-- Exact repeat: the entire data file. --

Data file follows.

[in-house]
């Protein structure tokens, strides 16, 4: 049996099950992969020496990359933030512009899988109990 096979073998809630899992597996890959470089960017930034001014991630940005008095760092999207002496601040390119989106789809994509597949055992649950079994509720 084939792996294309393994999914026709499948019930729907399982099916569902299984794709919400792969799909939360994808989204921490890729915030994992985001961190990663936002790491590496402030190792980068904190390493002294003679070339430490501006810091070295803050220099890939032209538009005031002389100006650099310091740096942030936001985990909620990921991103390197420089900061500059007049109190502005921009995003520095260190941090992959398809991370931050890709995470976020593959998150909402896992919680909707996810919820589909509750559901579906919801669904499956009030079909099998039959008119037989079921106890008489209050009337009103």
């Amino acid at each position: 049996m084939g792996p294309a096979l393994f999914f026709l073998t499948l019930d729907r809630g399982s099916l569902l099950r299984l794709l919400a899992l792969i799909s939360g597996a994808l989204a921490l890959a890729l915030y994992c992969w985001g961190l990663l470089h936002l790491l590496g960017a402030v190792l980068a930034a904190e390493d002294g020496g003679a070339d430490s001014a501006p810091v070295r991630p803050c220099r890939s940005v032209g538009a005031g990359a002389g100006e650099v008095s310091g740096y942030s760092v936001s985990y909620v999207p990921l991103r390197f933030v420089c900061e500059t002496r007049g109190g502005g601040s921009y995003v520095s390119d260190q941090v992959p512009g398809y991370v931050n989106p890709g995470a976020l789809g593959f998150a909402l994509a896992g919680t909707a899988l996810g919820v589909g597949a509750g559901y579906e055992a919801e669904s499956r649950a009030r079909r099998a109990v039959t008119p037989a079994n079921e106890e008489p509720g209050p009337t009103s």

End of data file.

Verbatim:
[in-house]
């Protein structure tokens, strides 16, 4: 049996099950992969020496990359933030512009899988109990 096979073998809630899992597996890959470089960017930034001014991630940005008095760092999207002496601040390119989106789809994509597949055992649950079994509720 084939792996294309393994999914026709499948019930729907399982099916569902299984794709919400792969799909939360994808989204921490890729915030994992985001961190990663936002790491590496402030190792980068904190390493002294003679070339430490501006810091070295803050220099890939032209538009005031002389100006650099310091740096942030936001985990909620990921991103390197420089900061500059007049109190502005921009995003520095260190941090992959398809991370931050890709995470976020593959998150909402896992919680909707996810919820589909509750559901579906919801669904499956009030079909099998039959008119037989079921106890008489209050009337009103």
């Amino acid at each position: 049996m084939g792996p294309a096979l393994f999914f026709l073998t499948l019930d729907r809630g399982s099916l569902l099950r299984l794709l919400a899992l792969i799909s939360g597996a994808l989204a921490l890959a890729l915030y994992c992969w985001g961190l990663l470089h936002l790491l590496g960017a402030v190792l980068a930034a904190e390493d002294g020496g003679a070339d430490s001014a501006p810091v070295r991630p803050c220099r890939s940005v032209g538009a005031g990359a002389g100006e650099v008095s310091g740096y942030s760092v936001s985990y909620v999207p990921l991103r390197f933030v420089c900061e500059t002496r007049g109190g502005g601040s921009y995003v520095s390119d260190q941090v992959p512009g398809y991370v931050n989106p890709g995470a976020l789809g593959f998150a909402l994509a896992g919680t909707a899988l996810g919820v589909g597949a509750g559901y579906e055992a919801e669904s499956r649950a009030r079909r099998a109990v039959t008119p037989a079994n079921e106890e008489p509720g209050p009337t009103s």